- - Aim to build a network – There’s no better phrase than ‘I know a guy.’
- - Increase your reach by intentionally reaching out to people you think might be interested; but don’t be afraid of not hearing back from a stranger who hasn’t yet earnt your respect!
- - Use meta-tags – The internet is a great invention that everyone uses but no one understands. Meta-tags provide specific information about a page including content description, author info and key words or phrases. Use this to extend your reach to people who may not have necessarily taken interest at first glance.
- - Be authentic, not robotic – Don’t post information you think I want to hear. Post information you want me to hear, then tell me why it’s important to you.
- - Use the internet site appropriately – We all shake our fists at the 140 character capacity that twitter allows, so instead of trying to Shakespeare your post up, simply signpost. Signpost to your website, to your blog, to your stats and figures, or to your gallery that shows just how great the people you work with are. Be smart with social media platforms.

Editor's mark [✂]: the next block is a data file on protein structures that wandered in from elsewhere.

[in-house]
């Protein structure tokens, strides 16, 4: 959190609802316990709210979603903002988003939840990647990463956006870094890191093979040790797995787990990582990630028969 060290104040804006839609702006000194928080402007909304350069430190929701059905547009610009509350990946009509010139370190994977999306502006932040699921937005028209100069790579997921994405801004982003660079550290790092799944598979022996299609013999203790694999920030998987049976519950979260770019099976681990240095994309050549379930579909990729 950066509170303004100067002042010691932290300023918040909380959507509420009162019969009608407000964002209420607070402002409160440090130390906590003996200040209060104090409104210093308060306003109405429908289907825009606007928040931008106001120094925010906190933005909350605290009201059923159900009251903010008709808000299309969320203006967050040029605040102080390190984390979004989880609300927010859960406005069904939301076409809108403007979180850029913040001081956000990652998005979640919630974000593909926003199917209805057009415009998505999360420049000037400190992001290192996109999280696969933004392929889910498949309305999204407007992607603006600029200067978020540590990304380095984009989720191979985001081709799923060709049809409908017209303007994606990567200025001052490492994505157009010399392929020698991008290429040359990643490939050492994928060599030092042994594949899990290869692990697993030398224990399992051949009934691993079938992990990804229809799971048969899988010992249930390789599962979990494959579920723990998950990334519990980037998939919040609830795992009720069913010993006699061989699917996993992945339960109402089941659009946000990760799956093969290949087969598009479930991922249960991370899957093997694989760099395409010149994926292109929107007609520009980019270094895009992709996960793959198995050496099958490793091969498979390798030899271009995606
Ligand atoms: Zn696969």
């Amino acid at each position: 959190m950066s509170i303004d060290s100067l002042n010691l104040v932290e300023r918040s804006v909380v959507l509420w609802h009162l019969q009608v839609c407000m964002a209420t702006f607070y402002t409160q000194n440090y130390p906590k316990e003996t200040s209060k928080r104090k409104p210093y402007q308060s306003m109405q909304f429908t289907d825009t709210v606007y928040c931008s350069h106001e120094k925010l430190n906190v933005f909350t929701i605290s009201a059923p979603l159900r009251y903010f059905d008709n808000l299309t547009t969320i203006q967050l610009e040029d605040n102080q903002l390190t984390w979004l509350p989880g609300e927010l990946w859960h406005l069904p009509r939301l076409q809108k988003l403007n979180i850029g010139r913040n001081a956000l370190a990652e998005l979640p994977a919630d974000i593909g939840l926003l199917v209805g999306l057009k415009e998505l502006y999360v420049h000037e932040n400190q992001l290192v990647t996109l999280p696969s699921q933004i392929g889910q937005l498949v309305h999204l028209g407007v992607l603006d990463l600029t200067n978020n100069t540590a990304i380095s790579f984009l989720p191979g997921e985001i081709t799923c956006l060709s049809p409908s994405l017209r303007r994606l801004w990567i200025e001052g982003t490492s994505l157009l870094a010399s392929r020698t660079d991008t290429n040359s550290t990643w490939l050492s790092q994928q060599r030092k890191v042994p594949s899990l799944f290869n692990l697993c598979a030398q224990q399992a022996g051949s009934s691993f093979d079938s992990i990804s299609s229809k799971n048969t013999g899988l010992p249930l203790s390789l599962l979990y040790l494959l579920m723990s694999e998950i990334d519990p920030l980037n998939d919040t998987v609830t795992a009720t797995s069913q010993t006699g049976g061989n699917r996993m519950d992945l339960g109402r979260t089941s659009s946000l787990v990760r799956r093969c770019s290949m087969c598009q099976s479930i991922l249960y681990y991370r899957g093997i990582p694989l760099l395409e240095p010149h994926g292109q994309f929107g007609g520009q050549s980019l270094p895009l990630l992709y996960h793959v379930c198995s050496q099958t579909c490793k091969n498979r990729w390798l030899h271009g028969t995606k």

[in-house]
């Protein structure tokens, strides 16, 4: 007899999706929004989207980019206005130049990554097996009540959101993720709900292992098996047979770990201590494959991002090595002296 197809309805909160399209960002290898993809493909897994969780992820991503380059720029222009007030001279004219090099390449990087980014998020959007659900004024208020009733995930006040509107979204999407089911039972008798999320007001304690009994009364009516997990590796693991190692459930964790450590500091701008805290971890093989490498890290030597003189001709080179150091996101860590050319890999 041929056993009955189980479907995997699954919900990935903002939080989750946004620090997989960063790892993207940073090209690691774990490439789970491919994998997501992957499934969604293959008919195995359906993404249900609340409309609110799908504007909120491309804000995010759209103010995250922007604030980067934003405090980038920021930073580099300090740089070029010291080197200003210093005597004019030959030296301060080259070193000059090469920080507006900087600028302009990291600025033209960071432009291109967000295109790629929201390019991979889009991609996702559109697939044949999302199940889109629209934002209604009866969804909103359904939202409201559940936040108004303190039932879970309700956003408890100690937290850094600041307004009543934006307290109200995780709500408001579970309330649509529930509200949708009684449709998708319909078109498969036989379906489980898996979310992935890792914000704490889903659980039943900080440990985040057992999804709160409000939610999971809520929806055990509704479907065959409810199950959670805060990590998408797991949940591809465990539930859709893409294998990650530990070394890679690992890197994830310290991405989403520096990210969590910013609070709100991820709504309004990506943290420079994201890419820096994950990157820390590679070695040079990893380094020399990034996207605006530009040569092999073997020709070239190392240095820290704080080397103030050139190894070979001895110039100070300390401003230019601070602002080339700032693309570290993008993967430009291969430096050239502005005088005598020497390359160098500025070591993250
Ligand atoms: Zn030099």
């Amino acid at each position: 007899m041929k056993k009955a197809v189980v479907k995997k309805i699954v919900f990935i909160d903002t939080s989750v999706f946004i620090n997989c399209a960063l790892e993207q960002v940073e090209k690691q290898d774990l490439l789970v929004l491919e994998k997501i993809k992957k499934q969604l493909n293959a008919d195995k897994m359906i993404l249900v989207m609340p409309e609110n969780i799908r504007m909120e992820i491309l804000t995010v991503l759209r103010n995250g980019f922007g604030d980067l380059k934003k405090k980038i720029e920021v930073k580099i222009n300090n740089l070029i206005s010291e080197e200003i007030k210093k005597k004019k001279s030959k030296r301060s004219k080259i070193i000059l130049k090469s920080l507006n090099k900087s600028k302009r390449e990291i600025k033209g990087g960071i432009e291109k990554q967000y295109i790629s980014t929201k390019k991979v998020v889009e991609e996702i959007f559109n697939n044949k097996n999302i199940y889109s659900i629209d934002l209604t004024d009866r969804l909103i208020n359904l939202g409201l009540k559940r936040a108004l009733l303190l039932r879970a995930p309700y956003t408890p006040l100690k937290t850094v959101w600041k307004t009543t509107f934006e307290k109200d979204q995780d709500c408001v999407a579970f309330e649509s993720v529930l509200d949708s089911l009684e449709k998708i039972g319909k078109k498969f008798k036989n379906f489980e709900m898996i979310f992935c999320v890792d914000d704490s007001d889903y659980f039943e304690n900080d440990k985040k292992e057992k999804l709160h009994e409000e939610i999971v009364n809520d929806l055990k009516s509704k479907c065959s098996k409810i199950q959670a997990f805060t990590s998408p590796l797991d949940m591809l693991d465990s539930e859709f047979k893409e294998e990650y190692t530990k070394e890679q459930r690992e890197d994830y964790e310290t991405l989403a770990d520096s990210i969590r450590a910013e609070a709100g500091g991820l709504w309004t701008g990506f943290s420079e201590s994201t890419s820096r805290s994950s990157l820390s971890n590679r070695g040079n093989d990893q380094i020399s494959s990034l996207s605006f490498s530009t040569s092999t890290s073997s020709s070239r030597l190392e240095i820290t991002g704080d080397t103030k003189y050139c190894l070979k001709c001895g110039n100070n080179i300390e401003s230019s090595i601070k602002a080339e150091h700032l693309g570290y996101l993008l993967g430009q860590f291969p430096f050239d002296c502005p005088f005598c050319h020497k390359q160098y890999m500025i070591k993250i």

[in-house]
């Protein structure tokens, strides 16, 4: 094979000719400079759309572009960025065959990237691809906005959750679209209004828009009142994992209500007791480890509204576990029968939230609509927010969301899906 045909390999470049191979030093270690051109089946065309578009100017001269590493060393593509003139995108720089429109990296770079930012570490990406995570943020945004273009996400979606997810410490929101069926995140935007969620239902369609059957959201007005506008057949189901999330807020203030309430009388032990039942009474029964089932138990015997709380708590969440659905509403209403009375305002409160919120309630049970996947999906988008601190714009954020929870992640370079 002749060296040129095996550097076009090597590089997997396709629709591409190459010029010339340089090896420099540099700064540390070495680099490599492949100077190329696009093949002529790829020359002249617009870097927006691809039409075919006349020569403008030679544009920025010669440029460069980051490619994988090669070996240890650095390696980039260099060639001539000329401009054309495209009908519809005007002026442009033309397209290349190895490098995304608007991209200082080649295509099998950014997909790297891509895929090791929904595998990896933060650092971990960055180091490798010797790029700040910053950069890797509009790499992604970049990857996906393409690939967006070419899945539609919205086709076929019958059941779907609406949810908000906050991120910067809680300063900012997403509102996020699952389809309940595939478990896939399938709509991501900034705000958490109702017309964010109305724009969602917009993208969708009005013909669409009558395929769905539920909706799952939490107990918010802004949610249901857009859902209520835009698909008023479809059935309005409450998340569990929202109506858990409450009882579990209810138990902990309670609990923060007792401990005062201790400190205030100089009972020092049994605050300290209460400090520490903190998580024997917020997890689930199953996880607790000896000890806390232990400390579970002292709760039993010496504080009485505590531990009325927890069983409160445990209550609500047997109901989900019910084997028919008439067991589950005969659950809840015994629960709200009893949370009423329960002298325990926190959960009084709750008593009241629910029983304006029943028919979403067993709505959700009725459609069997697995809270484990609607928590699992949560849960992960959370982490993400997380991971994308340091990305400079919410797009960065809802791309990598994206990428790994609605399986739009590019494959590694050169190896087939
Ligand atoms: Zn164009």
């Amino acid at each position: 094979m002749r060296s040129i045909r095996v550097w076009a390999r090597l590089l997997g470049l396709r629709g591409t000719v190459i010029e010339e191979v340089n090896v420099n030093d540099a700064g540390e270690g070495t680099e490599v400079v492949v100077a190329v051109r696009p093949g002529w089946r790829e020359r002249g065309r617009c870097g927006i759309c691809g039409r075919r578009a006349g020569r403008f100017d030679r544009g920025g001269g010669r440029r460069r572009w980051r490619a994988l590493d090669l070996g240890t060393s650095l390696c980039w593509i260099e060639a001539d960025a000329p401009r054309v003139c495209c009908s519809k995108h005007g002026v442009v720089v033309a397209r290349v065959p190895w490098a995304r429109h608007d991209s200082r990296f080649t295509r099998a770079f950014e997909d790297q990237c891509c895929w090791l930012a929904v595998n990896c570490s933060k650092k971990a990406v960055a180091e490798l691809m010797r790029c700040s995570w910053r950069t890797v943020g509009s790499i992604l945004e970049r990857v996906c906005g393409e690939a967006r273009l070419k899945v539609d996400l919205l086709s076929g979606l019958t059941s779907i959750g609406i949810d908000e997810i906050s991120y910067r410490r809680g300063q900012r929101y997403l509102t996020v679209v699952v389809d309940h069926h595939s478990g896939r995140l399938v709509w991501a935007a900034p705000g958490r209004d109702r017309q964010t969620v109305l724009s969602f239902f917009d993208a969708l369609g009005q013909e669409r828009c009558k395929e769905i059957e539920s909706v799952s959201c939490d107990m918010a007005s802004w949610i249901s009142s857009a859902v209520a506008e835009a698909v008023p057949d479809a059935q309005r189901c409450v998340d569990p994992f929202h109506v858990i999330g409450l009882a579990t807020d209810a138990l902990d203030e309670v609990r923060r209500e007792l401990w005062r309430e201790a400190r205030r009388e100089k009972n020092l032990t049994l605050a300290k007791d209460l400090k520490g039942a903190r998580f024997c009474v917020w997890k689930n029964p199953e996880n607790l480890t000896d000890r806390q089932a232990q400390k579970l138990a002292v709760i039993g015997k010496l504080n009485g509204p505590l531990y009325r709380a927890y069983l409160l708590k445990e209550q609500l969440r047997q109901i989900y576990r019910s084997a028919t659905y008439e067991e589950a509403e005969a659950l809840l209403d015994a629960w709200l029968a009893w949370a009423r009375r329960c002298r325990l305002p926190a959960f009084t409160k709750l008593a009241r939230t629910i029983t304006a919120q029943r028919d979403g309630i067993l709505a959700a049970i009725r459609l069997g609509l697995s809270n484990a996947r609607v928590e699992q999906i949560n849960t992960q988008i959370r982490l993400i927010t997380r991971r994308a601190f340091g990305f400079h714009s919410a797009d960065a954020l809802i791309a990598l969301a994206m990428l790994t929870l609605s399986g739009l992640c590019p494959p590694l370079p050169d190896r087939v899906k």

Call to action can be used as both motivation for a message receiver, as well as a marketing term to show next steps to an audience. It’s all very well using social media to signpost me to your website but don’t waste it by not finishing my journey for me. Now that I am on your website I want to know what’s next. I can see what you hope to achieve and when you want to achieve it by, but now I want to know how you intend to do it. More importantly, where do I come into this? A call to action tells the customer what you want them to do. The actions are simple:
-fill out a form
-re-post a blog
-attend an event
-register for info
-fill in a survey
-find out more…
A call to action should be simple, clear and interactive. You may be a small charity, but now suddenly your audience understand both your wants and your needs. Isn’t that what we all want in life?
For more info on how Pro Bono can help with:
- Strategic planning/review
- Impact measurement
- Process improvement
- Data analysis
- Business planning
- Efficiency improvement
- Options appraisal
- Decision making
and more! Please get in touch with email@example.com